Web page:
Older dragons can just Fabricate it, as they are all spellcasters anyway. Or they could just make it themselves. A set of masterwork tools is trivial, and they can take 10, so their craft check is 12+ Intelligence modifier. The highest DC is only 19 (for full plate), 20 if masterwork. So at least the lesser armors can be made with no real investment. A single rank in Craft gives another +4 for a total of 16 + Intelligence modifier, as Craft is a class skill for dragons.

And the dragon wears magic armor for the same reason anyone else does - you can enchant it with special effects. Throw some energy resistance on their if they are vulnerable to an energy type.

While the dragon doesn't need armor against lesser creatures, what if going up against another dragon? An adult red dragon has attack roll bonuses of +25 and +24, with an AC of 29. Against another adult red dragon, he gets hit on a roll of 4 or 5. Slap on a suit of full plate, the armored dragon boosts his AC to 38, and now gets hit on a roll of 13 or 14. That is a 45% less chance to get hit. With some magical enhancements, it gets even better.


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You don't keep bandits relevant. Realism doesn't fit into the game. Once you pass level 5 or so you have left the world of regular people behind. You stop worrying about things like regular bandits. The PCs should be cutting through them easily. That is the entire point of leveling up and gaining power. If everything around the PCs is doing the same, what is the point of leveling in the first place? You just get bigger numbers and new shinies, but in the end it doesn't matter as are still fighting the same opponents, who have received the same thing.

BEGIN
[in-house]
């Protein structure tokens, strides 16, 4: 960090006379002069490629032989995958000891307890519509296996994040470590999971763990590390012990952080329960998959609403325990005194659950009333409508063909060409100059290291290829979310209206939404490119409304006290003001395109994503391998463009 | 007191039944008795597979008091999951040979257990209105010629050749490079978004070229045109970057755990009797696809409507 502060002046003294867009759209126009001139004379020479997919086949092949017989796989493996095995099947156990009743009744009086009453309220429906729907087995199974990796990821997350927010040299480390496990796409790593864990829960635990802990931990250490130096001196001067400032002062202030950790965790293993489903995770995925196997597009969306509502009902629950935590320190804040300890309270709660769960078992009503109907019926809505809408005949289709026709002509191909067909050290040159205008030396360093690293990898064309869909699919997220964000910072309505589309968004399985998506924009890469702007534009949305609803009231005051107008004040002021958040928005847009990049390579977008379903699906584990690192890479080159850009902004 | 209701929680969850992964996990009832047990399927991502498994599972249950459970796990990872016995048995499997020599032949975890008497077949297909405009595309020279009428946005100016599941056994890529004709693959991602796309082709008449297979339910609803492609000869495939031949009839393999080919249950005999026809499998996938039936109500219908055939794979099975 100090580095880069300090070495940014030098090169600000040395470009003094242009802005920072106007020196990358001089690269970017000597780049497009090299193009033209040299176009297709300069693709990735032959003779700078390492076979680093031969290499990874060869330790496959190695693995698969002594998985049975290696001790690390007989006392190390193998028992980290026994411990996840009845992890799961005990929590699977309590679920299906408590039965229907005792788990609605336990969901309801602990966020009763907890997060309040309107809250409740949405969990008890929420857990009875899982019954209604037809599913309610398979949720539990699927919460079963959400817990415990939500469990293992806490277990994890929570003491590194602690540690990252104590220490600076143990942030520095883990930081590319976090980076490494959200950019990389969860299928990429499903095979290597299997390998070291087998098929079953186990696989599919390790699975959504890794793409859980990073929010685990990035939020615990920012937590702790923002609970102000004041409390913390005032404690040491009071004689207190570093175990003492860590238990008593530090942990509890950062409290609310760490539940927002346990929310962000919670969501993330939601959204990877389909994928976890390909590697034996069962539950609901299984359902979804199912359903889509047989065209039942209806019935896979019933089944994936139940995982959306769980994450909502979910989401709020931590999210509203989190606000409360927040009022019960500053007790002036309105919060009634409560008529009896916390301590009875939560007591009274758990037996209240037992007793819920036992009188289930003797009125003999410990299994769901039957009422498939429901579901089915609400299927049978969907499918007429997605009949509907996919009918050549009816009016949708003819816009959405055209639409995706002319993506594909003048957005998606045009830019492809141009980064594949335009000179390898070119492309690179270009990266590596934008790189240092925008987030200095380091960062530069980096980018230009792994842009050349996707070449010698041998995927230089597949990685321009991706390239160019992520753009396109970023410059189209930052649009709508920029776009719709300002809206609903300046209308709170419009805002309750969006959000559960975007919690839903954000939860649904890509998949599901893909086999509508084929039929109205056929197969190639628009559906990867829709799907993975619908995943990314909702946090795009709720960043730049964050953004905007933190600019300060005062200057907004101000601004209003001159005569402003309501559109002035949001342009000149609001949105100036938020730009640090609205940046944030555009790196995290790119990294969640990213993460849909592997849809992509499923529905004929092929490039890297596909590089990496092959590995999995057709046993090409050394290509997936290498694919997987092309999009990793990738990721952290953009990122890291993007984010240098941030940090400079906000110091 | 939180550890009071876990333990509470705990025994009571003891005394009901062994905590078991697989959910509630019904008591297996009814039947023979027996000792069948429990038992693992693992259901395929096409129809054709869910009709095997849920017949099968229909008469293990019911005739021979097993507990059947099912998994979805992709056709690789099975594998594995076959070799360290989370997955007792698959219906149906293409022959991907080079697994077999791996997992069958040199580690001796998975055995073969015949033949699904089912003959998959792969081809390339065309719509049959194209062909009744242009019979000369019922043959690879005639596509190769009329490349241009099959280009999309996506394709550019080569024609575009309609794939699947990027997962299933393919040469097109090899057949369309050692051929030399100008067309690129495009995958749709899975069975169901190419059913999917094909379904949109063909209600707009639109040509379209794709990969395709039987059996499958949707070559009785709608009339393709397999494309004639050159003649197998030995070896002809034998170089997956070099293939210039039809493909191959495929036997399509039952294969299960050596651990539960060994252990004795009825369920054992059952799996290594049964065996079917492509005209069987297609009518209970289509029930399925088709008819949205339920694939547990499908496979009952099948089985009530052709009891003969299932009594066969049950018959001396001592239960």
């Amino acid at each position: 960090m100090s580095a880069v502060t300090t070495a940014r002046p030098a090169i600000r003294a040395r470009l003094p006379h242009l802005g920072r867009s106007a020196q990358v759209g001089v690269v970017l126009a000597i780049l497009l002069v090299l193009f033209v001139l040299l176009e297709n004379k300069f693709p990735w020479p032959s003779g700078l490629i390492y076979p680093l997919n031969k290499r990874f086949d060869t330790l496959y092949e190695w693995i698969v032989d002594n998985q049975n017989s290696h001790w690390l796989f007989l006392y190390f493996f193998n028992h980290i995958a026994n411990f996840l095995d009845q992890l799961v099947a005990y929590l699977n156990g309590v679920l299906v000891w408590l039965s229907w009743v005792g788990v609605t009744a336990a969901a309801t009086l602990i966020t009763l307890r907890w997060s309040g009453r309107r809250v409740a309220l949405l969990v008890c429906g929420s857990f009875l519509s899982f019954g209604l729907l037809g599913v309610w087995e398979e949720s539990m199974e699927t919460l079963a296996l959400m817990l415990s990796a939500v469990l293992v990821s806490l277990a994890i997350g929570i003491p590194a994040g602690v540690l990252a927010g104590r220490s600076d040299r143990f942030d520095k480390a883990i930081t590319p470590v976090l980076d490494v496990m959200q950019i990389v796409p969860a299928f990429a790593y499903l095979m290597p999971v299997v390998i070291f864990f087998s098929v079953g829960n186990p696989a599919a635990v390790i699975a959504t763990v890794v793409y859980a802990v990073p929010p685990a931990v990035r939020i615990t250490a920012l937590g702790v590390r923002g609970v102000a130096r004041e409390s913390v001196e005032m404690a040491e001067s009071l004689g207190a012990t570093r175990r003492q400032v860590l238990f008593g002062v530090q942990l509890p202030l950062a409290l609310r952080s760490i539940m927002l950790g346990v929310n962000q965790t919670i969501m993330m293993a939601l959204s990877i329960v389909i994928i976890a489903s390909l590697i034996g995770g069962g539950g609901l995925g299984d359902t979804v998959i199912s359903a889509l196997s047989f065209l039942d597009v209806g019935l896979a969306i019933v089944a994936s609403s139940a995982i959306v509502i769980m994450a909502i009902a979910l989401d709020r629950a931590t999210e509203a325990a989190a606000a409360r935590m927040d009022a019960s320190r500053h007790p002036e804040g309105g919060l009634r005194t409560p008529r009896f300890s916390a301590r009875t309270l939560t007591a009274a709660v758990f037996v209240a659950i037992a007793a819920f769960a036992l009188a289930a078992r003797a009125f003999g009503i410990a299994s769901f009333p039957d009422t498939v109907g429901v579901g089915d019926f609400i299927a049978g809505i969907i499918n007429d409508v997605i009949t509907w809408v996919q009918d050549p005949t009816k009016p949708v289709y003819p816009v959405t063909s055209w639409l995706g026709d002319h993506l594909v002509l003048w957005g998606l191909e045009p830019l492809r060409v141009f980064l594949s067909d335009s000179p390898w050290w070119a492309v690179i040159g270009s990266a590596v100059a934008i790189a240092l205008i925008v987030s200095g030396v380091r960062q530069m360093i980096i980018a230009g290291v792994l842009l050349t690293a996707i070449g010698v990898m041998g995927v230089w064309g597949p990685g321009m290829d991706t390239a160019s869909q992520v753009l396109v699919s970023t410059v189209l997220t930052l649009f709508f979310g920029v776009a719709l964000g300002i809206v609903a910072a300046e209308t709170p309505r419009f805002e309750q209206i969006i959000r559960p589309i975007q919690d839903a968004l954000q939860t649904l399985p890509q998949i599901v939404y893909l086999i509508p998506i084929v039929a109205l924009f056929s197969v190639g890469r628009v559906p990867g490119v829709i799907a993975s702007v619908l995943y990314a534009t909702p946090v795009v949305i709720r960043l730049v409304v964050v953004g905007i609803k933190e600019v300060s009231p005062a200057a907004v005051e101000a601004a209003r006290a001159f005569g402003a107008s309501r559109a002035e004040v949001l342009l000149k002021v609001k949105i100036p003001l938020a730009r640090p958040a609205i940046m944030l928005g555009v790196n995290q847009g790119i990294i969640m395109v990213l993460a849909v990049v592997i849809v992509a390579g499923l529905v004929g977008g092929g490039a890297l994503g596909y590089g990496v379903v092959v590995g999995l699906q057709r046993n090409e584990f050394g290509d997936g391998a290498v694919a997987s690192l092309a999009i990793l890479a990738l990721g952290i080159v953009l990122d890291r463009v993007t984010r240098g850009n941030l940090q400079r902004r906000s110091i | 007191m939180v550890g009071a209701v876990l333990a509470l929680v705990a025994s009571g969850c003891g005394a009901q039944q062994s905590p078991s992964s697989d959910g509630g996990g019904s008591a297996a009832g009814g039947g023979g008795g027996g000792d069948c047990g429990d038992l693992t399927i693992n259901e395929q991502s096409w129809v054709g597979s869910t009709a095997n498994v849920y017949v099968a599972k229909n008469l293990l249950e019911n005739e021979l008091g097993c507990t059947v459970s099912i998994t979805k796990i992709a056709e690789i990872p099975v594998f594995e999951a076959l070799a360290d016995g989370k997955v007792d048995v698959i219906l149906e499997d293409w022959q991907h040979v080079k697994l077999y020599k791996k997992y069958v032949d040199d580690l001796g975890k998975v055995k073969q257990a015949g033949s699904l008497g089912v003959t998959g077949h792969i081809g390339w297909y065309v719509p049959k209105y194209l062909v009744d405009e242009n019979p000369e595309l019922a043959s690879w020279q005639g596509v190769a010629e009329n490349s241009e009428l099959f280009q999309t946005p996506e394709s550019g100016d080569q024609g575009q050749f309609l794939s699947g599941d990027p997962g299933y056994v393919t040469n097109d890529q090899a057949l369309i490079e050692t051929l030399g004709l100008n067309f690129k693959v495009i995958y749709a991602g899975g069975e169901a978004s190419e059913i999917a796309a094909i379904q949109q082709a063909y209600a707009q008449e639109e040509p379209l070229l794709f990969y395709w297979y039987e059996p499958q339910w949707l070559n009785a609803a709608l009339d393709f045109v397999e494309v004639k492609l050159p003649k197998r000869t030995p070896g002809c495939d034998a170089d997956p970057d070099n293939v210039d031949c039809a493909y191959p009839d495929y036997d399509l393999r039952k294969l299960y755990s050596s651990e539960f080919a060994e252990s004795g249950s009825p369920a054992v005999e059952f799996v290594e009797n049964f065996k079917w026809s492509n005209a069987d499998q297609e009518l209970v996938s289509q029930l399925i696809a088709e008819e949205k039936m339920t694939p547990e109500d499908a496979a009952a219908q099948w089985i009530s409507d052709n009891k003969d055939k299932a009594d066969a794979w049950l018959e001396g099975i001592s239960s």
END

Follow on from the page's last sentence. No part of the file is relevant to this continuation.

You could always throw in a few higher level bandits (Bandit Lords, captains, etc.). But the average bandit will cease to be a threat, the same way the average goblin stops being a threat.

Maybe a band of ogres (or suitable powerful monsters) come into the area and stomp the bandits out. Then the monsters are the ones doing the robbing.